Click here to read The Rocky Road to Motherhood, Part I
I miscarried during Christmas, a time when we are supposed to feel festive and happy. A time to celebrate family and the important things in life. We didn’t put up a Christmas tree that year, the only year we have ever not decorated for the holiday.
We felt cheated and empty. It seemed that everyone around us was announcing their pregnancy and having babies left and right. Of course, you never know other people’s struggles. And we knew a lot of women who couldn’t get pregnant despite their best efforts. Some of them are mothers now, and some of them are only mothers at heart.
I had already scheduled a laparoscopy at the doctor’s recommendation. It’s an exploratory surgery to find out if there is something physically preventing pregnancy. We discovered I have a third, non-functional Fallopian tube, around which there was a lot of scar tissue, multiple cysts, and a wee bit of endometriosis. While most people our age were recovering from New Year’s Eve parties, I was recovering from surgery.
We went out to breakfast after one of our subsequent ultrasound appointments, the appointment during which we saw three eggs near maturity but were told it wasn’t likely that they would be viable. We were about halfway through our meal when someone walked by our table with a baby in a car seat carrier.
I shouldn’t have looked, but I couldn’t help it. I always notice babies and adore them. This baby had big, blue eyes and looked right back at me. I lost it. I couldn’t hold back my tears and my longing for my own baby. We left right away to feel sad and disappointed in the comfort of our own home.
Seven long weeks after the surgery, I conceived for a second time. I will never forget: I was doing yoga in our living room when I felt an unfamiliar pang in my lower abdomen. Could this be the elusive ovulation cramp? We went to the doctor’s office the next day and saw that the eggs had all been released.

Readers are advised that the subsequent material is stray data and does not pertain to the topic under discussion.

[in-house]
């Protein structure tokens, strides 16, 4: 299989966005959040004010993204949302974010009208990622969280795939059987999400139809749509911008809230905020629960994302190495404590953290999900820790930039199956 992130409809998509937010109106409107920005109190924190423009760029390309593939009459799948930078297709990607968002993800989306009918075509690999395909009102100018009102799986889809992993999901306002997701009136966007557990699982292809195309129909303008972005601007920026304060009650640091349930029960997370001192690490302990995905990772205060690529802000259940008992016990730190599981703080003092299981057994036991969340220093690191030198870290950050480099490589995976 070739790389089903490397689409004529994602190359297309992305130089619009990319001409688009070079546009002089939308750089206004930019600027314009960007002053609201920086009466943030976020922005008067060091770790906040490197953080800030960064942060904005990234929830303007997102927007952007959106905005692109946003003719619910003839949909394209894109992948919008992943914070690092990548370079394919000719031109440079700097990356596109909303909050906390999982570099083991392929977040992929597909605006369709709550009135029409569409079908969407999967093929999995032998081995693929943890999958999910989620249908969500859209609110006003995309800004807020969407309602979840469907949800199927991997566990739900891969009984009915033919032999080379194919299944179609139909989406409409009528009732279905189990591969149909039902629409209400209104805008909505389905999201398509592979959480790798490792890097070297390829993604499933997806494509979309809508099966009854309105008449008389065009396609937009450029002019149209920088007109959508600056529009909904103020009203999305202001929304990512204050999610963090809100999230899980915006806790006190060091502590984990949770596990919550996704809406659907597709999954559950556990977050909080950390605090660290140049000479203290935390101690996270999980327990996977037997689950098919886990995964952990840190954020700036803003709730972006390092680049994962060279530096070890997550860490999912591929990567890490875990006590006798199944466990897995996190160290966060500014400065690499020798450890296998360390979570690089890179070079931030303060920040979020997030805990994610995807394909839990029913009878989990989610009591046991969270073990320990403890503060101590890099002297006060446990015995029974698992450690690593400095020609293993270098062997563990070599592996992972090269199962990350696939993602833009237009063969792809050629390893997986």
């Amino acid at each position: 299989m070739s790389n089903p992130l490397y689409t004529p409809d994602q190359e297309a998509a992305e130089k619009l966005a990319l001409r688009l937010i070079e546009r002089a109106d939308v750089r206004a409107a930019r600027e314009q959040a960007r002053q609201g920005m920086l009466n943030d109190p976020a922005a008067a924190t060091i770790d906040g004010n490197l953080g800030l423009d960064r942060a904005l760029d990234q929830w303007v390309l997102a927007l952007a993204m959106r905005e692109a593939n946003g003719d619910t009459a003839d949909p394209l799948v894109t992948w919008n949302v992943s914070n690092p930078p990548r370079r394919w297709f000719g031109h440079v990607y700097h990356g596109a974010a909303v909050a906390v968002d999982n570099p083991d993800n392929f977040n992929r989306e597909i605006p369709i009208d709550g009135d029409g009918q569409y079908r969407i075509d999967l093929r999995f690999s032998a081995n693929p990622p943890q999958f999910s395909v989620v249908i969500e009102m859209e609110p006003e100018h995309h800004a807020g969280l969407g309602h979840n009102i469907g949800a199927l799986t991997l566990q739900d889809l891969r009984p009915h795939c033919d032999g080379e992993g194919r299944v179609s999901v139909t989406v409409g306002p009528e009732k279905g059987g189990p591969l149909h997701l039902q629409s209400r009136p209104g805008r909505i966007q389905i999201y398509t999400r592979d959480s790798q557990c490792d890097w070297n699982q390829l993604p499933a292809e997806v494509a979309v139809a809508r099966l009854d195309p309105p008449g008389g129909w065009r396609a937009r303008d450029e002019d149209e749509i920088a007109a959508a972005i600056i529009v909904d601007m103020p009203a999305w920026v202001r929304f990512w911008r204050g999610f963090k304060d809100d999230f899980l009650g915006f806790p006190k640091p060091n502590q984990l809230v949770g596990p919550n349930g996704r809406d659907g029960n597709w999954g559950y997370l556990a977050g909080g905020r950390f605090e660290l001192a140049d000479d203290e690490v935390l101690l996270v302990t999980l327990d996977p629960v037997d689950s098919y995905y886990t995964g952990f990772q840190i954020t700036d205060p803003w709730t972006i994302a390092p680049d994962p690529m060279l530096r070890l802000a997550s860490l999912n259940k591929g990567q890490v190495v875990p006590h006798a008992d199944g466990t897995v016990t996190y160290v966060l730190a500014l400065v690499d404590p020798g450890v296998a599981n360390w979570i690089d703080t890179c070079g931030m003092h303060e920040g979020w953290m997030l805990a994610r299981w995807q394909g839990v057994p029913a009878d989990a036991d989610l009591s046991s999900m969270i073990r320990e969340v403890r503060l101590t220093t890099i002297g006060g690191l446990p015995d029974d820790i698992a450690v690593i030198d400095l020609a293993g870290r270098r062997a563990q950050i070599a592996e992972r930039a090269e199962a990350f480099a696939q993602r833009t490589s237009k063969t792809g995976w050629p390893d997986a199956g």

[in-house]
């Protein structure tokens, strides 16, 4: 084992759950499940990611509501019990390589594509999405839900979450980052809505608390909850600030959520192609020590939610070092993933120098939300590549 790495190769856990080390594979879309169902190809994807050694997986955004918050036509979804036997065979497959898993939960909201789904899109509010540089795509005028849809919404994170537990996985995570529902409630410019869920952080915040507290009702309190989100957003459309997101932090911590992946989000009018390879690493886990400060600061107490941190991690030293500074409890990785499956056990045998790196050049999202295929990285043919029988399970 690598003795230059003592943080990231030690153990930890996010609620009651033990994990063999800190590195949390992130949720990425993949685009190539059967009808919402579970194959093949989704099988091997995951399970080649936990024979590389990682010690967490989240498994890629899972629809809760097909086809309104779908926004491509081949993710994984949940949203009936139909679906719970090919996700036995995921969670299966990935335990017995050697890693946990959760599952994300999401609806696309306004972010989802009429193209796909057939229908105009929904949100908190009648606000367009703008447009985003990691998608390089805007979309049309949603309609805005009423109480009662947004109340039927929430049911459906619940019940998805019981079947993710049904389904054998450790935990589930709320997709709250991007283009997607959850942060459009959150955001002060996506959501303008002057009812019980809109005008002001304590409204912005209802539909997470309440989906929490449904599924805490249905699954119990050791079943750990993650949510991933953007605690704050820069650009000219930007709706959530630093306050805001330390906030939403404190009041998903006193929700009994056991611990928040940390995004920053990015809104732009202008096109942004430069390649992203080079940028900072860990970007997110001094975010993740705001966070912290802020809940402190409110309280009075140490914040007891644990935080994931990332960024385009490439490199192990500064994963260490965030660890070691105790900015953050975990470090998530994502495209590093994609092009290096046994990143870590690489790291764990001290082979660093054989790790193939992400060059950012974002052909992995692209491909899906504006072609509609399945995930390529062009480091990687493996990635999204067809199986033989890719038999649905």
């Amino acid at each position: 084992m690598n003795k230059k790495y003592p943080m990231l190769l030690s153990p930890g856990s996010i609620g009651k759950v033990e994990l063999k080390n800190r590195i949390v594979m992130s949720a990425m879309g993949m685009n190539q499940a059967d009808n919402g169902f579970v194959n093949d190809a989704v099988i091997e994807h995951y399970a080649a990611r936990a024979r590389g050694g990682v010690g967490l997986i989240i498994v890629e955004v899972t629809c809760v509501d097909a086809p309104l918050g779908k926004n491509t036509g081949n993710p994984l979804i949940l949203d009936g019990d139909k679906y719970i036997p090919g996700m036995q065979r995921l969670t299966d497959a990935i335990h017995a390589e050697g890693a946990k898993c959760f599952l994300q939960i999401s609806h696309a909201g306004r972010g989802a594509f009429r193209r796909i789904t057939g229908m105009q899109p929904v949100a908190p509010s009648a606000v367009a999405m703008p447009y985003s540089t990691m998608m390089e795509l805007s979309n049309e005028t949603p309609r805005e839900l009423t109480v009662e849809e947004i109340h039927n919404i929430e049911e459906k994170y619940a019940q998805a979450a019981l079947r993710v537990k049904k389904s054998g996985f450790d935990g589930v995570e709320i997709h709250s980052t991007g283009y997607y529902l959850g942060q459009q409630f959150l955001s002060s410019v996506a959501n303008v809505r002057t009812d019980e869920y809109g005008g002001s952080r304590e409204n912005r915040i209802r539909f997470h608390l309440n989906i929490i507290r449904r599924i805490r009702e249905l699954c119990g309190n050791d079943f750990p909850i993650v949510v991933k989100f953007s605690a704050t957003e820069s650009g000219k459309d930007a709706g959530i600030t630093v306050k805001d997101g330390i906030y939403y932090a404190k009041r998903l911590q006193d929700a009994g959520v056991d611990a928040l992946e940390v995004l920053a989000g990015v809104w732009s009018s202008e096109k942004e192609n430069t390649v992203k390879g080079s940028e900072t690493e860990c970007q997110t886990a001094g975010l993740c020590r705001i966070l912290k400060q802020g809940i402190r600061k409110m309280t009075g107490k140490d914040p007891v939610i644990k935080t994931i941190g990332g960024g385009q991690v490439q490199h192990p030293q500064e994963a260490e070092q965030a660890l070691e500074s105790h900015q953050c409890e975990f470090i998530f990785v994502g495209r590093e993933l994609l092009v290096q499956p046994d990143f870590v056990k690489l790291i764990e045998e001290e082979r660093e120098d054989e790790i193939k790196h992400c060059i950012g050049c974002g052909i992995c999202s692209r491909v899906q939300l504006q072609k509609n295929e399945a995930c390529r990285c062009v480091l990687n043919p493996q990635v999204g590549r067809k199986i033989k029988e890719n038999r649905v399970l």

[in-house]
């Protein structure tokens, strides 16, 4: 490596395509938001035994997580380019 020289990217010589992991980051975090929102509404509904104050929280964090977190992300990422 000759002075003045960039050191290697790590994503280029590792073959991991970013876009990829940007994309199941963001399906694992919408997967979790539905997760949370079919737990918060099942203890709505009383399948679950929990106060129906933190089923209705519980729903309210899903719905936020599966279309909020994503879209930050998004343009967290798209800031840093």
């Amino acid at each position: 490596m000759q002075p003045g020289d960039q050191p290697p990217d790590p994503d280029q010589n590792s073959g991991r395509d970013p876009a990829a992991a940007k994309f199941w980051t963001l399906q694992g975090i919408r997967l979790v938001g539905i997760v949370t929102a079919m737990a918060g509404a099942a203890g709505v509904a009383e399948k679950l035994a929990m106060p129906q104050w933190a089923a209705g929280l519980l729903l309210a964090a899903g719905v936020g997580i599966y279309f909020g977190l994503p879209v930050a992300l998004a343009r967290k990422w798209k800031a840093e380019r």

This time, I passed the pregnancy test a week before I should have tested. This time, the hCg numbers increased at an impressive rate, but we were still cautiously optimistic. We had crashed hard last time and didn’t want to be heartbroken again.
On April Fool’s Day, we saw on an ultrasound not just one little heartbeat fluttering like crazy, but two. Amazingly, two of those three eggs did mature enough to become fertilized and transform into teeny-tiny fetuses. Twins–we were surprised in the most pleasant of ways. We would become a family of four from just the two of us.
The first friend who received the news from me in a text message thought I was joking. We announced the happy news personally to our families, and it was the best feeling when my dad whooped and hollered in a Chinese buffet after we told him. My sister and I got to be pregnant at the same time for a few months, she in the last few months of her second pregnancy and me in the first of mine.
As foreshadowed, my pregnancy was difficult. It was high-risk and lasted 38 weeks. I had painful edema, gestational diabetes, high blood pressure, and back and hip pain like I’d never known before. I required five strategically placed pillows just to sleep comfortably, although intermittently.
Three insulin injections per day and twice as much blood testing, compression stockings that I couldn’t put on by myself, frequent perinatal visits and never the same doctor twice. Many ultrasounds and heartbeat-monitoring sessions. I was on bed rest for two and a half glorious weeks at the end. It was a rocky road in and of itself, to be sure, but it was successful.
Thinking about it now, over seven years and two beautiful, healthy “rainbow babies” later, the miscarriage still knocks the wind out of my sails. I still grieve for the lost pregnancy, the life that ended before it had a chance to really begin. I tend to feel any loss deeply, but these waves of sorrow washed over me like nothing I had ever known.
I felt like I had done something wrong, that this was my fault, and that my baby couldn’t live because of me. I felt like the criminal and the victim. A lot of people like to say everything happens for a reason, but that is exactly what you don’t want to hear during a miscarriage.
I share this story because I was recently reminded that miscarriage happens all the time and because I felt scared and alone when I had one. Few people talk about it. Like infertility, it remains mostly hidden, and keeping it hidden implies shame and embarrassment. I am not ashamed or embarrassed. It was one stop on the rocky road to motherhood for me, as it is for many women. It is my hope that through sharing this, at least one woman out there will not feel alone.
You are not alone.